It’s not a perfect solution; it’s not compatible with laptops (currently), and I had more trouble than most people would accept. However, despite the trouble I experienced, when the wireless adapter worked, it delivered a truly immersive experience that can’t be overlooked.
I can’t tell you how many times I’ve tangled my feet in the tether cable or yanked the tether cable out of the Link Box while playing my favorites VR games. And as someone who loves to share VR with others, one of my biggest fears is that someone would trample my 3-in-1 cable and ruin it. With the wireless adapter, you don’t have to worry about getting tangled, or your game getting cut short by a poorly placed foot.
The wireless signal’s line-of-sight connection is impressively forgiving. I was able to step out of range of the camera’s view for a second or two before the signal would drop. Also, my rate of movement didn't appear to have any effect on the transmission rate. No matter how fast I moved around, or how frantically I spun, the image quality didn’t change. We’re confident that the transmission problems that we did experience were not related to the WiGig wireless signal. The problems appear to be a communication breakdown over PCIe between the GPU and the WiGig card.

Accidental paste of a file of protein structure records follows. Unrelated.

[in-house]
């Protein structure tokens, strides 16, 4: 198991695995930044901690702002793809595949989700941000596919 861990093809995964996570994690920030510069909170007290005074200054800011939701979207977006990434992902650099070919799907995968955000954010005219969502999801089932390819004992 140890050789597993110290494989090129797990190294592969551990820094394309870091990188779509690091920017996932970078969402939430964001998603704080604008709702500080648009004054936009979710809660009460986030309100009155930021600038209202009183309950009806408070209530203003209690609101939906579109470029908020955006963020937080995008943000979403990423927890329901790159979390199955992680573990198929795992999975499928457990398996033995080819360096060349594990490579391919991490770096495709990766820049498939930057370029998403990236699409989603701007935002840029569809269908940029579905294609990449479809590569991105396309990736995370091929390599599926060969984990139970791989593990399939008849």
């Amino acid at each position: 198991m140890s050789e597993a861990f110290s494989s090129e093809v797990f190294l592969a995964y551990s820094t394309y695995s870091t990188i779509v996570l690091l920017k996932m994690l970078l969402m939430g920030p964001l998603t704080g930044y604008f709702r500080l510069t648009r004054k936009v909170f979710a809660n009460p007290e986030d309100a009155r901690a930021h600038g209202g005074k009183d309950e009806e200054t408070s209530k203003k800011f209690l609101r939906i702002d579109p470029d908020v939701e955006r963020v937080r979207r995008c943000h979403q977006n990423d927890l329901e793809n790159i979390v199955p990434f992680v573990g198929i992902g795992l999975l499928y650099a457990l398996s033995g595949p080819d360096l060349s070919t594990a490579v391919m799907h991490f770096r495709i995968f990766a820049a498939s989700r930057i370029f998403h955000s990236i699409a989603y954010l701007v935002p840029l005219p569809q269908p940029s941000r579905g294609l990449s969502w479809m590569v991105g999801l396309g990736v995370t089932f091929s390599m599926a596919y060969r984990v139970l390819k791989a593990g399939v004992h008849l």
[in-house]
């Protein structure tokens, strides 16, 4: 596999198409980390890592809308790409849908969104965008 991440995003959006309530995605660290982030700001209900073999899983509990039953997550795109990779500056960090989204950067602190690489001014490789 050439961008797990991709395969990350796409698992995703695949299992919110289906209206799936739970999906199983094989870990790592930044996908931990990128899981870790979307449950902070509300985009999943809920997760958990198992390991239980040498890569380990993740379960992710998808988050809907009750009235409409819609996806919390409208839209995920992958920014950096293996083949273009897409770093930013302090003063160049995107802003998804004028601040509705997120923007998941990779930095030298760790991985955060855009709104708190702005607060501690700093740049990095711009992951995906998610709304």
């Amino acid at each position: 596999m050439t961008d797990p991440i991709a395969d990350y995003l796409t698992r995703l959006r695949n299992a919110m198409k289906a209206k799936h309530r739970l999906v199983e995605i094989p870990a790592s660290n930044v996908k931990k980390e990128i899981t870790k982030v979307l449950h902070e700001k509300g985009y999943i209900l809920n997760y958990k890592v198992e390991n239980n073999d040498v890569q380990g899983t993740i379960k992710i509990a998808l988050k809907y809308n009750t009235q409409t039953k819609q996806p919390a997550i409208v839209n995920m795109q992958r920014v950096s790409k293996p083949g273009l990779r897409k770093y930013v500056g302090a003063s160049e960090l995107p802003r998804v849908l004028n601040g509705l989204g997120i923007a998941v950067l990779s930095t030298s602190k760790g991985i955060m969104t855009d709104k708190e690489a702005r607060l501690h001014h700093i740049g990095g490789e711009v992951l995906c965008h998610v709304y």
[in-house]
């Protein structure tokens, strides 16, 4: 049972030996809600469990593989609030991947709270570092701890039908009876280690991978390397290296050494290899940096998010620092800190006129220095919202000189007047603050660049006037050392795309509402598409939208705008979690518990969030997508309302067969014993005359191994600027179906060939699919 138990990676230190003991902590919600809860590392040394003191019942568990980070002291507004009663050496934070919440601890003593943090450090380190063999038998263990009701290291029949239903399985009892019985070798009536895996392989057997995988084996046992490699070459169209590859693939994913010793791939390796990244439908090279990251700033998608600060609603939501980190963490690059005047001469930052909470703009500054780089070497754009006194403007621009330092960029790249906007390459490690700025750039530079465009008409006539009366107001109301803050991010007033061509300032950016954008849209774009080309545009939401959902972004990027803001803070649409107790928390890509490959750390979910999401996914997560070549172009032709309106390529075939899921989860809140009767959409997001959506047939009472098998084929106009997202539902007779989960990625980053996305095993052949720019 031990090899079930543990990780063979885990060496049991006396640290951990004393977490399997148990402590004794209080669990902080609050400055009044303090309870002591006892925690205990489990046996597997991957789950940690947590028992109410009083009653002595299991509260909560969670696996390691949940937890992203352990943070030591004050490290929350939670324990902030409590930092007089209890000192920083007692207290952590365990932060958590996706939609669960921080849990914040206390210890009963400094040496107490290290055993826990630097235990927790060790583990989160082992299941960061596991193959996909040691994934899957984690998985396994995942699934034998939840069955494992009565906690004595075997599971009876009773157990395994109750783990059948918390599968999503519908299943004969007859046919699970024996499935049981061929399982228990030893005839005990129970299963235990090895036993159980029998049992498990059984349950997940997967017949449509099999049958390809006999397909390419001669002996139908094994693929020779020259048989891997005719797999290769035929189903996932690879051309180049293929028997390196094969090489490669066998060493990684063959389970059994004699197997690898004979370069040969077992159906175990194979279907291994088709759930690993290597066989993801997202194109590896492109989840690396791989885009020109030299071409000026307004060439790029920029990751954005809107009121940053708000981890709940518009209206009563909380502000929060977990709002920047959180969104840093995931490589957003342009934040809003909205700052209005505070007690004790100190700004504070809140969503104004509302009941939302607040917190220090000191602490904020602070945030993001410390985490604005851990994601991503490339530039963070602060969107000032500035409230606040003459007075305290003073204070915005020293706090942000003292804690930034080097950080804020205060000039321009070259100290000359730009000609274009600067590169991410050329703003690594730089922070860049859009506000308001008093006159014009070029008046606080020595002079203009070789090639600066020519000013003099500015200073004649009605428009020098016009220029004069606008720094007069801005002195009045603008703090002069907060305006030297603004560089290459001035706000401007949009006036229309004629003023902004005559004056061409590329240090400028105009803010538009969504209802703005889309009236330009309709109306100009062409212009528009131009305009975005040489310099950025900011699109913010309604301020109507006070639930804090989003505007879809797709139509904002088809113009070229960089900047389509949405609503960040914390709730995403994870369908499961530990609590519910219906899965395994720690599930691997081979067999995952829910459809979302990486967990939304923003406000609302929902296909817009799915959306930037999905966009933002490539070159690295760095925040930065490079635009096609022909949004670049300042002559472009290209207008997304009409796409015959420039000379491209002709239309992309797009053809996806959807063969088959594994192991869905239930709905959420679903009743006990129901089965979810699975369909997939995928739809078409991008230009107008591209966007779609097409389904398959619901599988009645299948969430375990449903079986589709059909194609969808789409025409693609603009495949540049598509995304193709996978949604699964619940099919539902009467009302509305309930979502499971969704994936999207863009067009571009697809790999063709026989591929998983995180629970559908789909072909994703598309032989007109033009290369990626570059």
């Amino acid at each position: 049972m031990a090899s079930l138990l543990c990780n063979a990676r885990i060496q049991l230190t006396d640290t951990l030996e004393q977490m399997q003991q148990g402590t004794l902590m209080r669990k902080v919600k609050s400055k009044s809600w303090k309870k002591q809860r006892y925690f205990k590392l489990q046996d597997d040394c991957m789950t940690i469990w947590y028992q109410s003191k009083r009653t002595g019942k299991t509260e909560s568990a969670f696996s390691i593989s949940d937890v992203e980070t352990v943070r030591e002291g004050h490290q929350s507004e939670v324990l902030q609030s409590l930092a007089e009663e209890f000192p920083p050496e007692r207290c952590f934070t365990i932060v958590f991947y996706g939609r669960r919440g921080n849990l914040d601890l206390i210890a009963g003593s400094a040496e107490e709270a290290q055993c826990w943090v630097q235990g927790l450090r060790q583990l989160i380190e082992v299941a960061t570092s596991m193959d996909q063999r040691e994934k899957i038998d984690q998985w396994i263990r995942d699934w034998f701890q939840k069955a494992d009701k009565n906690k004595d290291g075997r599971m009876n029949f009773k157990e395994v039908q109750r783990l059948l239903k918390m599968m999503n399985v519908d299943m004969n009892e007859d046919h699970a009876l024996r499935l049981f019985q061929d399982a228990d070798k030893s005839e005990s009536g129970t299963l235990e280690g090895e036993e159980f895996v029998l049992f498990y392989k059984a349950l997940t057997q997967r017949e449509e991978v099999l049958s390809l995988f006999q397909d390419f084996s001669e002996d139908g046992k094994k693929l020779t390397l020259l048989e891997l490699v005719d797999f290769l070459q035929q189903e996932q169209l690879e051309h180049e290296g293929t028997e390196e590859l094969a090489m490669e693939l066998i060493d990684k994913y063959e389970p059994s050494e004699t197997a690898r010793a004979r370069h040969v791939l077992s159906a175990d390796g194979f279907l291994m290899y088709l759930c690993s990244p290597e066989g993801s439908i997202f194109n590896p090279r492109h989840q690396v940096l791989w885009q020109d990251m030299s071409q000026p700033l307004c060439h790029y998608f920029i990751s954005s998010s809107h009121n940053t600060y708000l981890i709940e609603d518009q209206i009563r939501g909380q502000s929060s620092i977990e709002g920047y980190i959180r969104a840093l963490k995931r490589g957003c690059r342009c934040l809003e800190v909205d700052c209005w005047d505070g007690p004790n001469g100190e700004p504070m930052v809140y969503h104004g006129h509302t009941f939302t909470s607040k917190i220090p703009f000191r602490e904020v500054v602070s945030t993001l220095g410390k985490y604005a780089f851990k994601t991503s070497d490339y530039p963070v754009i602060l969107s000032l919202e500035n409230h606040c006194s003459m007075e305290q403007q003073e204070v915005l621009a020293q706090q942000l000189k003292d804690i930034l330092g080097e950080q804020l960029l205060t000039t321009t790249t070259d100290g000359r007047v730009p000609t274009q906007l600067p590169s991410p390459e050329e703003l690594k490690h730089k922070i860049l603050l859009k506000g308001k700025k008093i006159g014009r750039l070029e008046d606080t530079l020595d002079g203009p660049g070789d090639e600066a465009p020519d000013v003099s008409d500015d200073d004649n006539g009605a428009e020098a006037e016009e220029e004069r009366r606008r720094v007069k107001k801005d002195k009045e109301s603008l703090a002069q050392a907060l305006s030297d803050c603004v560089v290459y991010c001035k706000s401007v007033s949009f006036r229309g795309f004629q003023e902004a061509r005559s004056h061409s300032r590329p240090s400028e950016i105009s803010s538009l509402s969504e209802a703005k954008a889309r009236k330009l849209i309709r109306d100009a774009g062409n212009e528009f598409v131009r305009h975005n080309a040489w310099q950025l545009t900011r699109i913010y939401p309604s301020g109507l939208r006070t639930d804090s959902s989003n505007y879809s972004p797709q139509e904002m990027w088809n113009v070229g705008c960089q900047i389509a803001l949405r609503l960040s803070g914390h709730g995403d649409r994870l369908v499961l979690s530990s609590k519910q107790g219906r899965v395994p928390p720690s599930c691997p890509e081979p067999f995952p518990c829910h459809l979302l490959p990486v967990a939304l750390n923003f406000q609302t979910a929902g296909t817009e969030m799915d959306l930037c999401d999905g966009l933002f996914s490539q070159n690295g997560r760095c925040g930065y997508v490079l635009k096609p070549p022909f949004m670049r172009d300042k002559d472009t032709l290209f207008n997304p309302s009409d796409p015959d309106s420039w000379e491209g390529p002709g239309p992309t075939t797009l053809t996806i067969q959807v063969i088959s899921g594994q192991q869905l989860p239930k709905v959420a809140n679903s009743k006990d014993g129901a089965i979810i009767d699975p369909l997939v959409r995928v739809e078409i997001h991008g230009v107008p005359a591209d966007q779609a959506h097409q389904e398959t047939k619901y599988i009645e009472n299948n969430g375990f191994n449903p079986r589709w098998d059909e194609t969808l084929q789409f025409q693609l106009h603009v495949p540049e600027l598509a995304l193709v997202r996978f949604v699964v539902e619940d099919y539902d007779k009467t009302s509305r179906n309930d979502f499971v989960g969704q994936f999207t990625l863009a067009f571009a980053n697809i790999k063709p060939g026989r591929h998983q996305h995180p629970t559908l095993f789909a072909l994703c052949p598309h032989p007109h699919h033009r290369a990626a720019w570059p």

Before the wireless adapter’s problems surfaced, I was preparing to give the Vive Wireless Adapter a glowing review with a high rating. The device is well built, it’s confoundingly light at 125 grams, it’s simple to install, and it transforms a wired Vive into a much better product. My chief complaint about the Vive Wireless Adapter was its short battery life until the trouble began.
The Vive Wireless Adapter has all the hallmarks of being an excellent upgrade for your Vive headset, but given the problems we experienced, we recommend buying it only if you have an Intel-powered system and plan to pair it with the Vive non-Pro. It looks like HTC will probably resolve some of the bugs with software updates, but as of this writing, anyone with a Pro or a Ryzen should wait before dropping $400 on the Vive Wireless Kit.
MORE: Virtual Reality Basics